Talking to one of the candidates revealed his side of the story. He explained to me that it was indeed easy to criticize the politicians for bribing the voters. He asked my why was it that no one spoke about the ‘corrupt voter’. He said that most politicians would only be too happy to spend less on the elections. For him paying out money to the voter may not guarantee a victory, but then, not doing so virtually guaranteed a defeat. People like him did not want to take any chances and had joined the bandwagon of giving out money and sops in order to be in the race. How does one realize that there are many things that money cannot buy and there are several things that society should make sure that money should not buy too? Our rights as citizens and the responsibilities that accompany our citizenship surely should not be for sale. Selling them can only weaken our democracy and make good governance the immediate casualty.
While each party will make their own analysis and have their own explanations, what stands out is the fact that people turning out to vote has been steadily decreasing. Most of the candidates who won did so not because they were popular and represented most of the people of their constituency but only because they polled higher votes than their nearest rivals. In reality most of them do not reflect majority opinion but are lucky enough to be the first to go beyond the ‘post’. It is indeed difficult in these circumstances to even claim that Democracy wins in India.
One of our primary duties as citizens is to understand ‘Democracy’ and its nature. We need to realize that Democracy is a form of Government in which all eligible citizens have an equal say in the decisions that affect our lives. Democracy allows eligible citizens to participate equally — either directly or through elected representatives — in the proposal, development, and creation of laws. It encompasses social, economic and cultural conditions that enable the free and equal practice of political self-determination. Weakening it will only result in we ourselves being responsible for the decay and degeneration that we see in our governments and administration. We cannot then blame our politicians and the bureaucracy alone for the lack of progress and development.
Representative Democracy allows us to express our political power only through our representatives and this prevents our citizens from realizing how their non-participation can result in a weakening of our democratic institutions. We, as common citizens, have to go beyond this and try and enlarge the scope of our engagement and try and bring in ‘Participatory Democracy’. We need to understand that elections are only one facet of our responsibility and we need to continue to engage with the people we have elected to office even after the elections. Only when we begin doing this, can we enforce accountability and give the much-needed life back to Democracy.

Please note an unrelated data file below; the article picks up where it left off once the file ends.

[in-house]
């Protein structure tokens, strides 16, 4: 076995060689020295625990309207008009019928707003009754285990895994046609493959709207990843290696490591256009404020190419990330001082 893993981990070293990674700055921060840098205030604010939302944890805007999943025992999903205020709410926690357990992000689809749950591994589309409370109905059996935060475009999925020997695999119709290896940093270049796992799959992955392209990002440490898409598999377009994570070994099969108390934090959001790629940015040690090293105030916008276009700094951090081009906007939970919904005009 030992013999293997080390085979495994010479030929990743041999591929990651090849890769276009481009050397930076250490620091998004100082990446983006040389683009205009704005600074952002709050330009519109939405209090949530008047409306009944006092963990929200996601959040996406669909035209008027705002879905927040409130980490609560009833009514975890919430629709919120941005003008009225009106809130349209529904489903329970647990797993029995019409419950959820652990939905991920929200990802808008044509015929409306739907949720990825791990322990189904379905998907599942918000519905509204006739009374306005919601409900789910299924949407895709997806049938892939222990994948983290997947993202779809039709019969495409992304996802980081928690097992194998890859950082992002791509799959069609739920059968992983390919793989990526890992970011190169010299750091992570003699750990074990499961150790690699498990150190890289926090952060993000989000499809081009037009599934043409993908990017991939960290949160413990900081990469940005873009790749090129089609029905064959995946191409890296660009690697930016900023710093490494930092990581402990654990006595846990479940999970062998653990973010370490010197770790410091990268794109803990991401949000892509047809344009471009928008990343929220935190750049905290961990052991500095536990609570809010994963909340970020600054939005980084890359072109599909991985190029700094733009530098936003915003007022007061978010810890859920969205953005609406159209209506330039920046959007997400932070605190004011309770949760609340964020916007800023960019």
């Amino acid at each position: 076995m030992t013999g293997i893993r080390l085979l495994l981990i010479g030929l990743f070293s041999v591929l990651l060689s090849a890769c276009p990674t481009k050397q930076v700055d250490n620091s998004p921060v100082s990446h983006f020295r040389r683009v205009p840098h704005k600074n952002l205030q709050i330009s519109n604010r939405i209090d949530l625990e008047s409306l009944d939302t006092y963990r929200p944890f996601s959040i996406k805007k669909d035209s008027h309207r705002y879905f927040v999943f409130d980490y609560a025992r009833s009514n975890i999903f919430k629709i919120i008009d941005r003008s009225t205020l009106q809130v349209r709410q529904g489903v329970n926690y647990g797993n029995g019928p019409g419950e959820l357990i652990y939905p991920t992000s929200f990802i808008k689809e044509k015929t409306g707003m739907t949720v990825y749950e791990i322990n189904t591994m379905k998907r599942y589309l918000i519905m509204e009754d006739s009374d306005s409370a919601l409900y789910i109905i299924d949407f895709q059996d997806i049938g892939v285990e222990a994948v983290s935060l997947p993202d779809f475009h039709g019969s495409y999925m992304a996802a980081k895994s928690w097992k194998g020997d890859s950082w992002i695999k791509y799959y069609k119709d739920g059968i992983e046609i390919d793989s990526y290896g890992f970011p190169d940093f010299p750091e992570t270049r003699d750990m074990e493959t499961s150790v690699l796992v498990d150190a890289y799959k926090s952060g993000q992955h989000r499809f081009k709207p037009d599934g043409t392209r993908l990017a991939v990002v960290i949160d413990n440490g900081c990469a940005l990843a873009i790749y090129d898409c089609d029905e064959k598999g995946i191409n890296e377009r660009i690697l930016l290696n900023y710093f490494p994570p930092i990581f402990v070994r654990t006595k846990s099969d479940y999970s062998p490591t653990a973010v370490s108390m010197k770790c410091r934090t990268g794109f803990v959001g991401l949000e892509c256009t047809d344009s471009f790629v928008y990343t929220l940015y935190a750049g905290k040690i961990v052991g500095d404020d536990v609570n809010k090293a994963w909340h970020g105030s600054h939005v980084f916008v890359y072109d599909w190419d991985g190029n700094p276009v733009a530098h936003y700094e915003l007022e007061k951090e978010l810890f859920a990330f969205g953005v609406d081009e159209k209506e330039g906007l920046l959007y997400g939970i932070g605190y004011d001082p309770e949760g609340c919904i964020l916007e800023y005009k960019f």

A few people do argue that these concepts of democracy are alien to India and are not a part of our cultural past. They feel that this concept which first originated in the city of Athens in 508 BC is not rooted in Indian political thought. Though the Romans are credited for strengthening democracy over the next many centuries, a closer examination of their system exposes the many flaws that existed then too. The votes of the powerful were given more weight through a system of gerrymandering, so most high officials, including members of the Senate, came from a few wealthy and noble families. While these cannot be reasons for us to accept things as they today are in India, we need to ensure that every Indian finds the opportunity and space to effectively participate in the entire process. We need to work towards not just making the universal franchise work, but also in ensuring that our ‘votes’ stay invaluable. Selling them will only strengthen the argument that only the rich and the powerful can win elections. If Democracy has to work, we need to create the level-playing field for candidates from all social and economic backgrounds to participate. The Democracy Index 2011 shows India as a ‘Flawed Democracy’ and we do have a lot of ground to cover before we can aspire to make it to the list of ‘Full Democracies’. We cannot be satisfied with the mere claim that we are the largest democracy in the world. We also need to move towards becoming a fully functional and a healthy one, wherein every citizen is not only aware of his rights but consciously performs his duties too. While there are several other factors like religion, caste, population size, criminalization, cronyism, poverty and regional differences that can affect the working of our democracy, we need to realize that strengthening our fledgling democracy is the only real solution that can work. We as citizens have to commit ourselves to practicing Transparency in all our dealings, hold ourselves to the highest standards of Accountability and unhesitatingly Participate in all matters concerning our development and us. Only when we do that, will we gain the moral right to question our elected representatives and hold them accountable. Citizenship does demand a price and unless we pay it willingly and intentionally, we cannot hope to change what we have allowed India to become.